By Cynthia Simmons
I learned important lessons that have stood me in good stead since years ago when I did my first big volunteer project. I worked very hard and had good results to show for my efforts, but the public fame went to someone else. I had a co-chair and partner, who was equally and also ignored.
The first lesson I learned is –Whenever I volunteer, I need to know why I am doing it. I set my own goals. Usually my goals are to learn how to do something new and to support a cause I believe in. As time passes, I check in with myself to judge whether I think my efforts will be fruitful.
Here’s my story:
I had just finished night school classes for my BA and MA degrees and was searching around for my career path. I still needed to finish some research papers and to take my oral exam for my master’s. I spent a couple of months writing papers and studying.
As a treat for myself, I signed up for a pottery class at the local art center. That decision opened up new doors for me. I started hanging out with some artists, got myself a sketchbook, and some time later found myself co-chairing an arts festival.
Over a spring and summer I spent many, many hours working on the production of the arts festival. The event was set for the second weekend in August.
The beginning point was a logo. My instincts told me to look at the portfolio of a textile designer because most of the visual artists I was meeting at the art center created drawings, paintings, clay pots, or sculpture of some sort. A textile designer “felt” right. After spending an hour and a half reviewing her portfolio, there it was–a textile design that totally made sense as a logo for the event–a man and a woman dancing beneath a tree.
© Almuth Palinkas
The next step was to recruit artists. We advertised our event and stated that artists needed to provide three slides by the submission deadline. We developed and printed an artist recruitment poster and a prospectus. During the summer, my co-chair and I visited local art fairs to informally jury and invite artists to show at our festival. The goal was a fine arts festival rather than a craft festival.
And of course, before the artist recruitment publicity was finished, we needed to begin to publicize our festival to the general public. That meant more press releases, and another poster.
As the event drew near there were long lists of small details to consider. We had about a hundred artists exhibiting, and at least twenty volunteers to run the festival. The art center shared the grounds with a music school; the music school scheduled on-going concerts for the Saturday and Sunday. The building was being restored; another group of volunteers was trained to give tours of the house.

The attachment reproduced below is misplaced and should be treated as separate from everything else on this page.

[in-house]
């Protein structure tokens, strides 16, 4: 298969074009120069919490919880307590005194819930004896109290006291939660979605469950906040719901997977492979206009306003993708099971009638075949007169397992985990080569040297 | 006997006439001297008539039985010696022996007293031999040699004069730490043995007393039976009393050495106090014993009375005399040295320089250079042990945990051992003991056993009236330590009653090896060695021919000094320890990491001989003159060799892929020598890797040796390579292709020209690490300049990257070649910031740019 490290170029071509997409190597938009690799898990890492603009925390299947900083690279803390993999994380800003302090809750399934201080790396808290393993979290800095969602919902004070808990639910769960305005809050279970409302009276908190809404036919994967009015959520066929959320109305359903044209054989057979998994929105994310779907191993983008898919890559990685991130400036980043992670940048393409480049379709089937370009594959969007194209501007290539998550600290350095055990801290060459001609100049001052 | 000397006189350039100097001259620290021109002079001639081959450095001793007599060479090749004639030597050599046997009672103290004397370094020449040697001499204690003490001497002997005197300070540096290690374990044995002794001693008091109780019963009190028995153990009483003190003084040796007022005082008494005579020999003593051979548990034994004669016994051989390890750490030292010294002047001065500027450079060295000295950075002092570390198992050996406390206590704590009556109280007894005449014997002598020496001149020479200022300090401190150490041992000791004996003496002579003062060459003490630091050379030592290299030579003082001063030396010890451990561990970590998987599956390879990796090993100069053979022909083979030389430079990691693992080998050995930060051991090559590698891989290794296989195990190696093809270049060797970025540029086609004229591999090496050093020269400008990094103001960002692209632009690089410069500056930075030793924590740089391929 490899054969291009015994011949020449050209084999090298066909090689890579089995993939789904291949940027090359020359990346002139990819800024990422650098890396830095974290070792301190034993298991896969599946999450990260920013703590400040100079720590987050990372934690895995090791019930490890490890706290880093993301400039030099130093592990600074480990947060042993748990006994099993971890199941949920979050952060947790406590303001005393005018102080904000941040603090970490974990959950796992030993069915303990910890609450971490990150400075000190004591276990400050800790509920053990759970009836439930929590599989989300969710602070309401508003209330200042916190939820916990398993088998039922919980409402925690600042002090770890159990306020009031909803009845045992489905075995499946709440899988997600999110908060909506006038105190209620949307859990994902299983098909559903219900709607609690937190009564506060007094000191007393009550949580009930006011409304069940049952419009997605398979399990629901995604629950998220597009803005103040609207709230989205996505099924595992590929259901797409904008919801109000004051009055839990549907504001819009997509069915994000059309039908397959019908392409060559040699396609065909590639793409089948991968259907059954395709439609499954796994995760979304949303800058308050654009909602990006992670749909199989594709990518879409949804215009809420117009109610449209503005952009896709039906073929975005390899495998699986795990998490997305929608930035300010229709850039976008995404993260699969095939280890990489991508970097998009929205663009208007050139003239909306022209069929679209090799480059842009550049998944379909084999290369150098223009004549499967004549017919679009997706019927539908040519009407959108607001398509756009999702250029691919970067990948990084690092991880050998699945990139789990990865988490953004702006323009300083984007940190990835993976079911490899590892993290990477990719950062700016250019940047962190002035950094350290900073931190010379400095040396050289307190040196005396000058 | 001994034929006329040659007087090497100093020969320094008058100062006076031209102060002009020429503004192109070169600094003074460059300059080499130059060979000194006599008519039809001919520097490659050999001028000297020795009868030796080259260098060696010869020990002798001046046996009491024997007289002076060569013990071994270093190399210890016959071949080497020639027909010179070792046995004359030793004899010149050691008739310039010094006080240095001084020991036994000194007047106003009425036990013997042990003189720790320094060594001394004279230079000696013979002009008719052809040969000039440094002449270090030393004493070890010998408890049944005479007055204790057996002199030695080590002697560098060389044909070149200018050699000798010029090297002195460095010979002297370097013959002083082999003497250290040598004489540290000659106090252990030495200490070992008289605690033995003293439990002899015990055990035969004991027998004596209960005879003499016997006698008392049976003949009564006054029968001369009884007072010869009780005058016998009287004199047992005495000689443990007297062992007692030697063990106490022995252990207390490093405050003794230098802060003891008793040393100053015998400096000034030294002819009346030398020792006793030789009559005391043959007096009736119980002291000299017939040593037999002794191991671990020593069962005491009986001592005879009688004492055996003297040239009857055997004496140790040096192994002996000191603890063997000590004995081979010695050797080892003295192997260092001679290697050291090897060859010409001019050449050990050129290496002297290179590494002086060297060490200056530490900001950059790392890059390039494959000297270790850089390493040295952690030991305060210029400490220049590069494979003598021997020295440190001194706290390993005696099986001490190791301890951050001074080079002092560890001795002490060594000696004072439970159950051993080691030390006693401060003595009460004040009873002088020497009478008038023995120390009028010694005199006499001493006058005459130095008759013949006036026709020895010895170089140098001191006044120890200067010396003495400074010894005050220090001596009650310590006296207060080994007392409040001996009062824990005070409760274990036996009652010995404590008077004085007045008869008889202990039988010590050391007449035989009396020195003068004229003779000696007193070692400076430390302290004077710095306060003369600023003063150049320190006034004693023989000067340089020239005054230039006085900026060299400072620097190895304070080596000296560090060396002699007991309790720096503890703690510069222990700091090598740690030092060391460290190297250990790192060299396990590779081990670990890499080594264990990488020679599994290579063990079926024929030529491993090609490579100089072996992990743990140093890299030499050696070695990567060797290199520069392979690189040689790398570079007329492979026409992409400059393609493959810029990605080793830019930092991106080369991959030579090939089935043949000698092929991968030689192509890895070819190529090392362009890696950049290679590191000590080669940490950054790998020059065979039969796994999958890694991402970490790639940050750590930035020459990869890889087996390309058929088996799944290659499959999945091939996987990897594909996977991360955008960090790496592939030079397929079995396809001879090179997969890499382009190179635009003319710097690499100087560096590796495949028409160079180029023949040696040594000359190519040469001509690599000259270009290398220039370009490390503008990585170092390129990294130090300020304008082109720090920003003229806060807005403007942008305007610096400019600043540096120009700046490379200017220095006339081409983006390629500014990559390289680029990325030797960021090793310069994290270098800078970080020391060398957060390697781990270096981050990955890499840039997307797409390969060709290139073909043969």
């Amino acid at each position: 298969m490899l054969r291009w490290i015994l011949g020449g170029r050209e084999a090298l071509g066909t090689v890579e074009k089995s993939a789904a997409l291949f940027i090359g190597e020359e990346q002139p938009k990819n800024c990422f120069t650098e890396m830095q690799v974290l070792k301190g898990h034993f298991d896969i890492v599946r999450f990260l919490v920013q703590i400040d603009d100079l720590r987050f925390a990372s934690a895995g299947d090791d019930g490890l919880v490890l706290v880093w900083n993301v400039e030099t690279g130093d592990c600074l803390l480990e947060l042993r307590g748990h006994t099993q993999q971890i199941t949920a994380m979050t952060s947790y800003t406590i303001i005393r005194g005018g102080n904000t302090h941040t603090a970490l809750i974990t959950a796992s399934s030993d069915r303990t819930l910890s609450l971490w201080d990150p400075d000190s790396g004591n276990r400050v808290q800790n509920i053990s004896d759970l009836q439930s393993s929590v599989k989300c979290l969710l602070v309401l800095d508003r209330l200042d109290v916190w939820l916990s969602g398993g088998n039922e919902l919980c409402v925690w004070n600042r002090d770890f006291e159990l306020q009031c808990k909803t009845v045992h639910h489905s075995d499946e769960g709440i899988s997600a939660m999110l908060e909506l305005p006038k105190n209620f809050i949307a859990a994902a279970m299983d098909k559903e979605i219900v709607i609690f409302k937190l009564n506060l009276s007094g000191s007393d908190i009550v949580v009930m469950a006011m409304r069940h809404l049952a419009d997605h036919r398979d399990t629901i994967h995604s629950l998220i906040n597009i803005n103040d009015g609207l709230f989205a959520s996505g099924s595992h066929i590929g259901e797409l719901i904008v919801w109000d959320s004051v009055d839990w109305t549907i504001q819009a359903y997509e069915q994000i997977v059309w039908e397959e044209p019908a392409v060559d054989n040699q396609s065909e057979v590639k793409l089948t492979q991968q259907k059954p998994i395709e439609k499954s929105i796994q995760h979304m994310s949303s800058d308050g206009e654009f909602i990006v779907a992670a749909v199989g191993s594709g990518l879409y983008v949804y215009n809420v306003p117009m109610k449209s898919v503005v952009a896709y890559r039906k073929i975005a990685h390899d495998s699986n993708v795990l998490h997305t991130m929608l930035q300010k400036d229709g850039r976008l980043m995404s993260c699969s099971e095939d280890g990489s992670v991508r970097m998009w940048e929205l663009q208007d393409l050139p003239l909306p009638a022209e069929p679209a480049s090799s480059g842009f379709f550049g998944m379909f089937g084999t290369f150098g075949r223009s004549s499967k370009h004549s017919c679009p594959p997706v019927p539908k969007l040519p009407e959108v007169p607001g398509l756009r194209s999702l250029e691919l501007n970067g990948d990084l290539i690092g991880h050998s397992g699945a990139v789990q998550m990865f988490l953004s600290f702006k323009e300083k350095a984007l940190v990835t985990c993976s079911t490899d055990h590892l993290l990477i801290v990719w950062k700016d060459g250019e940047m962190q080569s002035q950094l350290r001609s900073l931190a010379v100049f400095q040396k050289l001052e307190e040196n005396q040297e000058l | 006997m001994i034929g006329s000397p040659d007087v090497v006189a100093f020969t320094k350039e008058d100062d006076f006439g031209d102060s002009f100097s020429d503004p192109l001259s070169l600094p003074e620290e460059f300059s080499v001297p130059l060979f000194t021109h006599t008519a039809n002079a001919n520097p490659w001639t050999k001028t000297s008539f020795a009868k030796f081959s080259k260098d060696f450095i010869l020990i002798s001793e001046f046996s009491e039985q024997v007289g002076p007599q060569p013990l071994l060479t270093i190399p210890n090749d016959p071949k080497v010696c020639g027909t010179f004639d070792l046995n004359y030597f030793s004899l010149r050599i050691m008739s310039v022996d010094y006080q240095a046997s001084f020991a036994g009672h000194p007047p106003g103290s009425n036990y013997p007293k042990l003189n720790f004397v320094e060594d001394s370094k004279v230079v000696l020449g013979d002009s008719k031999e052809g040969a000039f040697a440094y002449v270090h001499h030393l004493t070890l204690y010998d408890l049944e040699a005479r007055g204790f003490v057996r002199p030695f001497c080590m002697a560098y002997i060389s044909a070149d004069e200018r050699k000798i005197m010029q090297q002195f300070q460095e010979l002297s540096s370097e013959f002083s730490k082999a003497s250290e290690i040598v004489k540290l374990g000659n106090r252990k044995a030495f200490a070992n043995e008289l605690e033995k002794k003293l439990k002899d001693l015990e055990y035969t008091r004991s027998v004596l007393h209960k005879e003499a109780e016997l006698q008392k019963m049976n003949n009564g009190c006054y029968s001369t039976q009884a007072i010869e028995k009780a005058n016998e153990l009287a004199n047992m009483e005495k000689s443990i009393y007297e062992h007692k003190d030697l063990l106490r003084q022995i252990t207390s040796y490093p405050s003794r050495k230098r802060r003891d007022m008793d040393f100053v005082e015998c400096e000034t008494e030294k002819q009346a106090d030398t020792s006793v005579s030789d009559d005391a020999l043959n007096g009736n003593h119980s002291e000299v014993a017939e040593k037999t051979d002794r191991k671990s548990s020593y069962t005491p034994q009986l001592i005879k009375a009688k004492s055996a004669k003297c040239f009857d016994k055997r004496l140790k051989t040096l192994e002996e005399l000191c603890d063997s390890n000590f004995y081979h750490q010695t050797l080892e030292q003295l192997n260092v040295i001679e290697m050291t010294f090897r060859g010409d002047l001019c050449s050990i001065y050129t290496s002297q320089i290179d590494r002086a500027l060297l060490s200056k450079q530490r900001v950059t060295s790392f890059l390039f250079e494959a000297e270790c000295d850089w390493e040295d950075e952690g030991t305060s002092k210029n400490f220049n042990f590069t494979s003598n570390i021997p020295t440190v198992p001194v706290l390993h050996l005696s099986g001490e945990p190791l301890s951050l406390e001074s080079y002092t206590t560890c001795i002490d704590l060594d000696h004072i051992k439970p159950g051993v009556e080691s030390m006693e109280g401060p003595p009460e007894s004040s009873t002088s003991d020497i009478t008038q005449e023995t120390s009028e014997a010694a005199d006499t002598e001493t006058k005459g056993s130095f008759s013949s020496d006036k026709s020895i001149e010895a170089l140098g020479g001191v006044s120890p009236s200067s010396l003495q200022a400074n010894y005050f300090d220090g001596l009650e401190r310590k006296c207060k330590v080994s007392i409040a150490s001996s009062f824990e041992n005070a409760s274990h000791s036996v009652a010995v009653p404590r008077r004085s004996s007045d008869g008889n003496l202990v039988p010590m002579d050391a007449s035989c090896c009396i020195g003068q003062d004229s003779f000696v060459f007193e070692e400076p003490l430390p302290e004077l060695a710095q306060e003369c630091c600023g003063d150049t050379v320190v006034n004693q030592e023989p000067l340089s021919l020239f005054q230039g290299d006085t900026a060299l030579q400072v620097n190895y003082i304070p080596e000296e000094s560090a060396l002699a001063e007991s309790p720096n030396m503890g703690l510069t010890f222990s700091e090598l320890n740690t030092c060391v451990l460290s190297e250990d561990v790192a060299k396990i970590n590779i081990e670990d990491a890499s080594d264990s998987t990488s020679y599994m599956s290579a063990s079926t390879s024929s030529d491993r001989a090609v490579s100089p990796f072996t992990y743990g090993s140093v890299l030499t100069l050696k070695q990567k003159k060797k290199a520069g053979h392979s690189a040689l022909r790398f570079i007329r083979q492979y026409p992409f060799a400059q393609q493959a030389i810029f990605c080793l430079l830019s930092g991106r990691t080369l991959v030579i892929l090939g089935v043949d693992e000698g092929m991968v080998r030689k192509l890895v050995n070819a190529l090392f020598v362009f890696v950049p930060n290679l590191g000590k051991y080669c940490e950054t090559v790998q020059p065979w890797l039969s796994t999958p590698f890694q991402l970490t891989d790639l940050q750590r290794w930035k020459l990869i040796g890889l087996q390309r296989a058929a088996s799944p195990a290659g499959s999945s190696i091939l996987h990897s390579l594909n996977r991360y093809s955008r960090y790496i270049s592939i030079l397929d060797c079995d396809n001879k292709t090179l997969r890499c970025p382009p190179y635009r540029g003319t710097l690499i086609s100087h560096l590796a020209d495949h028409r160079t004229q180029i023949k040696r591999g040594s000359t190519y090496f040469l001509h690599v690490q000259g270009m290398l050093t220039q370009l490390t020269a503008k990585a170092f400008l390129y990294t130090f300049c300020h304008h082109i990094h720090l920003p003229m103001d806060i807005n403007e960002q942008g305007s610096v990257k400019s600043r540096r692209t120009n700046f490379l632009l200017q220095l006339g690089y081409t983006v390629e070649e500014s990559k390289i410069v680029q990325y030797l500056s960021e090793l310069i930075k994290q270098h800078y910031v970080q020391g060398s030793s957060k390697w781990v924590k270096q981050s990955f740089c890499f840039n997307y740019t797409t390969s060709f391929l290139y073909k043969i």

The weekend of our festival, the weather was great. We drew a good crowd. The artists were happy. I was so very proud.
A couple of days afterward, our town newspaper had a full-page article on our festival with photos and thank you’s to…
You know what happened. The volunteers who ran the event existed as a faceless, nameless crowd. Only the three paid staffers were named as having organized the festival. And the two official co-chairs were the town mayor and the biggest donor.
(Two paid staffers were very new at working with volunteers and didn’t think to give the reporter volunteer names. Hopefully those staffers grew and learned their own lessons.)
Fortunately, on the Festival Program we had our titles and were recognized.
So here are the lessons I learned:
Know that when you do good work that you believe in, sometimes that is your only reward. If you seek to add professional credentials or projects to your resume, make that clear when you start to volunteer.
Know that people like to be recognized and thanked. Since that experience of being ignored, I have always tried, both publicly and privately, to acknowledge any individual contributions to a group effort and to say “Thank you!” unmistakably, loud and clear!
Cynthia Simmons has a background in publishing and publications.
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